Of 100% of people purchasing products with their online shopping carts, 14% now do it with a subscription.
In fact in China, before the pandemic, 16% of online shoppers subscribed to a supermarket. This means no burning calories by going to the supermarket, but rather having calories delivered to your home every week, fortnight, or once a month, depending on what you have signed up for.
Does this mean that everyone is going to subscribe to this shopping model? No, it means that repeat shopping is on the rise, which will have a huge impact on the world of consumption, because if your brand isn't on those preconfigured lists, you're dead.
Over the next few years, we’re going to see a major investment in subscription models, because any product under digital pressure is likely to be transformed into a service. There will be customers who subscribe and those who don't, just as there are people who buy a car and those who rent, lease, or factor. The world won't be black or white; it's going to be promiscuous, commercially speaking.
Today entertainment and music are offered by subscription, and sneakers too. When you buy a bicycle from the brand Peloton, you get a subscription to compete with other athletes and an instructor to tell you how to give it a good workout as well. Instead of selling hardware, they sell a service.
Cars are also moving towards subscription models, by which customers pay according to their needs. Only need the car in August? Pay a fee for August. All year? Pay a fee for the year. Want it for life? Pay a fee and a one-off and you have it for life. Everyone is realizing that there is a tremendous opportunity in the capitalization of companies from models that provide revenue stability, such as subscription.
In the midst of the pandemic, with all the world's parks closed, cruise ships in port, and no activity in the cinemas, Disney increased its capitalization when it launched the Disney Plus streaming platform, because investors understood that it was Disney's first attempt to offer products that would provide revenue stability.
We are moving towards a world of platforms that engender the winner-takes-all economy effect, and we'll have to reflect on whether this is the world we want to go to.
We live in the attention economy. All players want us to dedicate our time to them. So it would make sense for Apple to buy Peloton. Apple bets big on the world of the health with its watches and Peloton has people peddling on their bikes for an hour in front of a screen. Apple wants the screen you have in front of you to be theirs, not someone else's. They can therefore pay a much higher acquisition multiple than any other company, because they wouldn't buy Peloton: They would buy the hour you spend watching the screen while you're peddling like a hamster.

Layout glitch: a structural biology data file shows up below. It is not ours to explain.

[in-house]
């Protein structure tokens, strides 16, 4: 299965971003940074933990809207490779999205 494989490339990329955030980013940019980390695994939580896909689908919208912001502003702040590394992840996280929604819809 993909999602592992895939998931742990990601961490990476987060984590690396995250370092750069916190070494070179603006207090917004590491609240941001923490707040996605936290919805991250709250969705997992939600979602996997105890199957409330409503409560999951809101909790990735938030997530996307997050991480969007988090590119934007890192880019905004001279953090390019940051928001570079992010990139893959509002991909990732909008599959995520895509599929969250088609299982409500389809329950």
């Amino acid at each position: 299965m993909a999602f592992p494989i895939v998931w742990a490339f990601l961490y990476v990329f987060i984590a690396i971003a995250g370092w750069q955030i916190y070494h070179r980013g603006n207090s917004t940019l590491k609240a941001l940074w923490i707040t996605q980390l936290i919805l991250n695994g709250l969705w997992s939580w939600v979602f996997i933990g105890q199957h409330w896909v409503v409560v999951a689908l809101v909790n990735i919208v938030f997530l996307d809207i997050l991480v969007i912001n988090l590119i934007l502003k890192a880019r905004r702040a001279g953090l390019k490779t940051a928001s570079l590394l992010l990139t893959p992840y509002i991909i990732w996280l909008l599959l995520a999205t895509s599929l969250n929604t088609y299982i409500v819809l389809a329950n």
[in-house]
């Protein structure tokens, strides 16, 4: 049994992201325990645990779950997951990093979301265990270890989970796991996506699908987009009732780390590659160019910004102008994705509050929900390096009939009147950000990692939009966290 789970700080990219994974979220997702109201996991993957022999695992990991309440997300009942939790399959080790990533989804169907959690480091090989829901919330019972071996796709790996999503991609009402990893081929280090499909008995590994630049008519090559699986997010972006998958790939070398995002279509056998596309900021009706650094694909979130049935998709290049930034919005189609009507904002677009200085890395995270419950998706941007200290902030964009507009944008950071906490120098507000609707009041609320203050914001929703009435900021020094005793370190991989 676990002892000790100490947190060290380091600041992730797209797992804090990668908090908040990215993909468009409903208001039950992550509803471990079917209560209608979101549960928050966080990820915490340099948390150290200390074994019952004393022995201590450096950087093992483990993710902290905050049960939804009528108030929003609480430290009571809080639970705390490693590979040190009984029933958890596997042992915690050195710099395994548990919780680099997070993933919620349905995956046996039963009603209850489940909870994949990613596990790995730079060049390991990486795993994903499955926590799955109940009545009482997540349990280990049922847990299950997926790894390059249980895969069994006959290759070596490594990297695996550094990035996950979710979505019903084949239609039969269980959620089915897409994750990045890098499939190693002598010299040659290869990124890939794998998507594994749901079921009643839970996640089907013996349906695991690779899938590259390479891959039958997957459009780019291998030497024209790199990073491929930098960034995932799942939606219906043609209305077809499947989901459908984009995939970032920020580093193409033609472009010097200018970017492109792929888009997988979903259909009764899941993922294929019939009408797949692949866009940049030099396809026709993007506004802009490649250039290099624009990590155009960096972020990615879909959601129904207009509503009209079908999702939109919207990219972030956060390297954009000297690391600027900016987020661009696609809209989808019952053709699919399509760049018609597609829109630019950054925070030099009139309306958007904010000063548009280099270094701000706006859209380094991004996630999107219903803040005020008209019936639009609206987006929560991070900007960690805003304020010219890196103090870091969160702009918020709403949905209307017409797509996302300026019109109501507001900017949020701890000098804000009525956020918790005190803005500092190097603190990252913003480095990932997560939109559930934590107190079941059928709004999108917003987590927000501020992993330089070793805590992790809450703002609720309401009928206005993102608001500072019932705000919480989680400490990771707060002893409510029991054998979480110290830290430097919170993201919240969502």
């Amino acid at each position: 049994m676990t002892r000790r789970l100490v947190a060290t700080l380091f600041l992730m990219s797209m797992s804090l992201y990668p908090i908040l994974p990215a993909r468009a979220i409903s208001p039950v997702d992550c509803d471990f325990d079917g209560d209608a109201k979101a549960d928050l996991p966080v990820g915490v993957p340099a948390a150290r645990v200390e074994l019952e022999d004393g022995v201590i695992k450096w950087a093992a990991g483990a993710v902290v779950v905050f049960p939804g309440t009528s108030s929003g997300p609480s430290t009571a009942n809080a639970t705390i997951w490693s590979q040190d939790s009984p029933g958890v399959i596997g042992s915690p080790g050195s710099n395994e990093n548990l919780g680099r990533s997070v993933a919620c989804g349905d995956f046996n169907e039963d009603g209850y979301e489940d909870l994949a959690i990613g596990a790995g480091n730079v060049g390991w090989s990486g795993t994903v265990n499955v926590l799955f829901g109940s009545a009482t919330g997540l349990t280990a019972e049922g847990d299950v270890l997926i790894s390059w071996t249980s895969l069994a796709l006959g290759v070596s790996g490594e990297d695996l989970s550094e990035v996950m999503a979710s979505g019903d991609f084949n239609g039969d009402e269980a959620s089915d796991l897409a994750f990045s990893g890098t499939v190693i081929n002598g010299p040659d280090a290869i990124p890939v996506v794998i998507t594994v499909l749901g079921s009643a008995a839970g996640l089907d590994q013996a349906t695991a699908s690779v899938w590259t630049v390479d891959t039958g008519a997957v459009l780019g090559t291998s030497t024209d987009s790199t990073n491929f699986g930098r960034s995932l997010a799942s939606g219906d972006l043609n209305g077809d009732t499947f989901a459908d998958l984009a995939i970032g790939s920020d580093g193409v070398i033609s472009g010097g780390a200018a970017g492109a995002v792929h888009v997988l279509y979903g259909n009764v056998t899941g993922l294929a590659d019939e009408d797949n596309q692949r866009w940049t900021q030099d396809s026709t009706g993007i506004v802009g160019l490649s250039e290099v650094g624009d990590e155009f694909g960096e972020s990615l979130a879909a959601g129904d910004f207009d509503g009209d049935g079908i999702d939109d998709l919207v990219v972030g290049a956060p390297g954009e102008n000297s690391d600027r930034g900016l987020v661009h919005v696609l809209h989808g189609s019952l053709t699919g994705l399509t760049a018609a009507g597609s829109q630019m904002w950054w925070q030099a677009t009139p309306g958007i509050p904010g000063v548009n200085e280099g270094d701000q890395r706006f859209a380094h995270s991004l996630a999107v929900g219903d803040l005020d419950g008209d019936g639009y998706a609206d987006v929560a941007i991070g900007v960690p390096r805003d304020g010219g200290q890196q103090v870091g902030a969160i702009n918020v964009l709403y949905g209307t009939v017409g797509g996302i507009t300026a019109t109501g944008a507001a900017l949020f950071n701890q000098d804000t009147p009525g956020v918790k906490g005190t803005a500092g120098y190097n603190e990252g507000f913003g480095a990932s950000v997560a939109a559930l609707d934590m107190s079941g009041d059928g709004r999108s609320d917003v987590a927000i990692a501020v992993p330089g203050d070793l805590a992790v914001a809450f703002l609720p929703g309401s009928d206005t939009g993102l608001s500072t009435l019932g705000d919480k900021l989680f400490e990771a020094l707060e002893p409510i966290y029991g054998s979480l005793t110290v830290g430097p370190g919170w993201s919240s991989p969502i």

The world of platforms was led by what I call the four “technors,” who at the time were Google – now Alphabet –, Apple, Facebook, and Amazon, to which today must be added Microsoft, Salesforce, Netflix, Alibaba… There are 15 or 20 very big ones, but also other less important ones, like Glovo or Rappi, who have understood that this has to do with the attention economy – once they’ve captured our attention, they can sell us anything.
The big ones keep everything. And it makes sense. You don’t want to visit 73 second home platforms for your vacations; you want to visit one where all the second homes for vacation are found. In the offline world you don't want to go to 53 different streets to visit car dealerships; you want to go to that big avenue where all are located: Nissan, Toyota, BMW, Audi, Ford, Volkswagen, Skoda, Seat, Citroën, Renault… And in the online world it's the same, but on a global scale.
What type of society do we want to move towards? When we put so many screens in the way, in the end a very considerable erosion of empathy, sharing, of moving towards common values takes place. The first thing we do when we wake up is watch a screen, usually our cellphone's. If we don't go to the office, the cinema, to vote, if we don't take the subway, if we don't experience things together, in the end we'll achieve social distance from everyone, which will end up provoking problems of trust. Unfortunately we weren't born with an instruction manual on how to use so many screens, an area in which we are severely lacking. Using technology a lot doesn't transform us digitally, it simply makes us use technology a lot. We also need to learn to use it from a human point of view. The use we make of the data being generated by technology will become increasingly important. Because data has both a wonderful and a terrible side. I believe we're going to see in the world of data the emergence of a figure like Greta Thunberg in sustainability. I'm looking forward to seeing who it will be. The world of data needs a Greta Thunberg!